A 5-year-old boy was out on a walk with his mother and grandparents near the Northern California coast when a mountain lion pounced.
The big cat attacked Jack Trexler, pinning him to the ground. The boy had gotten a bit ahead of his family when the attack happened but his mother was close enough to pounce herself, according to an account sent to USA TODAY by the boy’s father, Jay Trexler.
Suzie Trexler charged the animal, causing it to let go of her son and skitter away, Jay Trexler said in a statement on Thursday. The attack happened two days earlier near a farm where the family lives in Half Moon Bay, about 30 miles south of San Francisco.
Suzie Trexler picked Jack up and rushed him to the hospital.
“It happened so fast,” Jay Trexler said, calling his wife “the bravest woman I know.”
“She did what she needed to do and saved my son,” he said.
A ‘resilient kid’
Jack was treated for cuts and scratches on his face and all over his body and for a fracture near his eye that may need surgery, Jay Trexler said.
He was released from the hospital the same day of the attack and is recovering at home.
“He is going to be OK once his injuries heal,” Trexler wrote. “He’s a very resilient kid, and I am hoping he will bounce back quickly. When he recounted the story to me, he said, ‘Dad, a mountain lion tackled me!'”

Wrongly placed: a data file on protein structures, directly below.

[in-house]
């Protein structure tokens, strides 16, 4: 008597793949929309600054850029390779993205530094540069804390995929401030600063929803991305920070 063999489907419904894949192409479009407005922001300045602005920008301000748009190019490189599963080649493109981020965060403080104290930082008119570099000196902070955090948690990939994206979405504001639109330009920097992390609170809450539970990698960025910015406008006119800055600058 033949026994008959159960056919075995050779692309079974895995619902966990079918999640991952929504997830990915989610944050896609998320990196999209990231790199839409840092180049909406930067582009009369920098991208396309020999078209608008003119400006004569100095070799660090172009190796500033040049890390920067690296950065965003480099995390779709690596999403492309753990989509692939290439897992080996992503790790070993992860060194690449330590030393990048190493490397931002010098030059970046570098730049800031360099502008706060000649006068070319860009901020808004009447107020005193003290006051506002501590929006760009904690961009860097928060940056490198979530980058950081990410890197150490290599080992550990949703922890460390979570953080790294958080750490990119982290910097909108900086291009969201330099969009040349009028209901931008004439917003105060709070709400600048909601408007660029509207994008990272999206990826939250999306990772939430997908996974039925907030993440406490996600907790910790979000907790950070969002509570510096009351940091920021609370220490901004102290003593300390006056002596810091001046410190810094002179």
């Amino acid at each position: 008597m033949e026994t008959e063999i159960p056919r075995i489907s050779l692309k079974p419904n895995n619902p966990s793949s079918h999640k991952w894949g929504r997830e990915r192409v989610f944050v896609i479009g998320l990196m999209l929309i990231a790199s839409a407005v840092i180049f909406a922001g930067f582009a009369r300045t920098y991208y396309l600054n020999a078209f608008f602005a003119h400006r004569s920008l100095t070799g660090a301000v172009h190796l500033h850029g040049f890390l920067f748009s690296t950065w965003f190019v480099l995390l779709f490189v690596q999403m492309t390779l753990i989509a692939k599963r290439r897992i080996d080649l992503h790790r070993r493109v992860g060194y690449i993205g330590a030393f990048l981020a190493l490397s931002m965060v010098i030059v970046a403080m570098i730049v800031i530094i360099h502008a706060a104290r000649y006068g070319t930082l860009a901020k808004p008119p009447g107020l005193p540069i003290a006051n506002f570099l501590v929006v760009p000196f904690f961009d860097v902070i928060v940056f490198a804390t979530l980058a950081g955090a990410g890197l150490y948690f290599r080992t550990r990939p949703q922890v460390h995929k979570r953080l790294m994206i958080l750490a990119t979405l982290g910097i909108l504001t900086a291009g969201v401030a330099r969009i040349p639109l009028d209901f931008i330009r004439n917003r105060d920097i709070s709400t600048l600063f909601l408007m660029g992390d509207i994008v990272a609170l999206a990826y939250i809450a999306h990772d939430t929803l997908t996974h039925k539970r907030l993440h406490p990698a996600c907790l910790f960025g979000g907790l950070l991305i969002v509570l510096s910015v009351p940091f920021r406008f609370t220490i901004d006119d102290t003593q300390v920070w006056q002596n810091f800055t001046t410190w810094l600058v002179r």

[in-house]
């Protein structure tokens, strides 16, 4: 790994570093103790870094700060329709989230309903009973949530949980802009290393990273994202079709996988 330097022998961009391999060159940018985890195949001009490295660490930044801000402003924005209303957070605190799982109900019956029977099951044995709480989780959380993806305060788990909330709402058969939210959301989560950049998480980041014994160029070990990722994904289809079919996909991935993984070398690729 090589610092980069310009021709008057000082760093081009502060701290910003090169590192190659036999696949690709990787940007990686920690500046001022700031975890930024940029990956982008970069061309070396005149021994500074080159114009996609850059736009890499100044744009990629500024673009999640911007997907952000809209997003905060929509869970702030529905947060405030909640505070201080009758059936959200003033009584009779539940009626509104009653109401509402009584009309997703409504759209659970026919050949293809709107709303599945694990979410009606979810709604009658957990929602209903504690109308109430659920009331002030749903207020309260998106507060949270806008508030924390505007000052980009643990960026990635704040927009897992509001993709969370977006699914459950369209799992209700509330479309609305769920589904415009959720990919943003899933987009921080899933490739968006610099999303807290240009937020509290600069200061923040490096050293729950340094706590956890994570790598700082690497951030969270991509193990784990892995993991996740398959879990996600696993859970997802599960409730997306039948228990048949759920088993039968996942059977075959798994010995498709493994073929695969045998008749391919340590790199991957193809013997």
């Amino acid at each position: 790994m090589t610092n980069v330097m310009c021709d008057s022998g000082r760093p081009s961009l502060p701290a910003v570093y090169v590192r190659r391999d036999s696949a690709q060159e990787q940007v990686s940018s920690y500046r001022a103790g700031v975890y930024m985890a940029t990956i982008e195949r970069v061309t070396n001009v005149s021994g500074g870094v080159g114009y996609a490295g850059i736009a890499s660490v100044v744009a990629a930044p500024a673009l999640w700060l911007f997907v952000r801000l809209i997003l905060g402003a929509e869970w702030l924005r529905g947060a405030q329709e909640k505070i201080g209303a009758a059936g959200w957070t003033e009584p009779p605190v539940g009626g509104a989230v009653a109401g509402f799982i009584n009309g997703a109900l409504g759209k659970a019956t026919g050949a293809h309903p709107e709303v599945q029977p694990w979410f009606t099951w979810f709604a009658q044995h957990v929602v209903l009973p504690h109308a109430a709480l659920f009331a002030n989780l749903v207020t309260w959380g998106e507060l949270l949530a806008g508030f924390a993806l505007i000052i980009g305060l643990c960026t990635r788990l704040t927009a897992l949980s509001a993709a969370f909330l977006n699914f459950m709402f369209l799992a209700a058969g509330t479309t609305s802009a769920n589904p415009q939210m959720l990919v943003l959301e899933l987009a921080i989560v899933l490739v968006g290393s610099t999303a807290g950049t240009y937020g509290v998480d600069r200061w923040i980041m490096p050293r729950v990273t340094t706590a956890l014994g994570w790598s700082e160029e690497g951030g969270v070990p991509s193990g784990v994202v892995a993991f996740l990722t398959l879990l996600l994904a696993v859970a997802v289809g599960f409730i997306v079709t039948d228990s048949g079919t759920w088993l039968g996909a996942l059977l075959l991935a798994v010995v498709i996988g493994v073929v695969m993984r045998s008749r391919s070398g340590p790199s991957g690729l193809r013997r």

Since the attack, he said his son has had great nights of rest and even moments of playfulness amid the pain management.
“We are going to help our son recover and then go live our life to the fullest,” he said.
Search ended for the mountain lion
The California Department of Fish and Wildlife called the attack by a juvenile mountain lion vicious and conducted a limited search of the area, though the animal wasn’t found.
Often in such cases, animals are put down because of the threat to people they may pose. But the department hasn’t been able to continue the search because the attack occurred on private property and the owners have denied access, department spokesman Patrick Foy said Friday.
“This lack of access, combined with worsening weather and the nomadic nature of mountain lions has diminished the chances for a successful capture of the offending mountain lion,” he said in a statement. “(The department) is concluding their investigation and any attempt to capture the offending lion.”
Mountain lions very rarely attack people. Since 1986, there have been just 21 attacks on people in California; three of them were fatal, according to the department.
A known danger
Trexler said that he and his family have been living and working on the farm where the attack occurred for more than 12 years and have done what they can to mitigate danger posed by area wildlife.
“We know the risks of working and hiking in the hills where we live with mountain lions in the area. We carry bear spray to be safe,” he said. “Those precautions didn’t matter in this case.”
He has no doubts that Jack and the family will be back out hiking soon because “that is what we do.”
“We are an outdoor-loving family, and this experience will not take that away from us,” he said. “I think it’s important to not be afraid of mountain lions but to take care and be alert when you are in their habitat … We are grateful the cat wasn’t bigger and that it didn’t bite our son because it would have been a different story.”
Amie Wagner, Trexler’s sister and Jack’s aunt, said her nephew “is such an amazing little guy and Suzie is a hero.”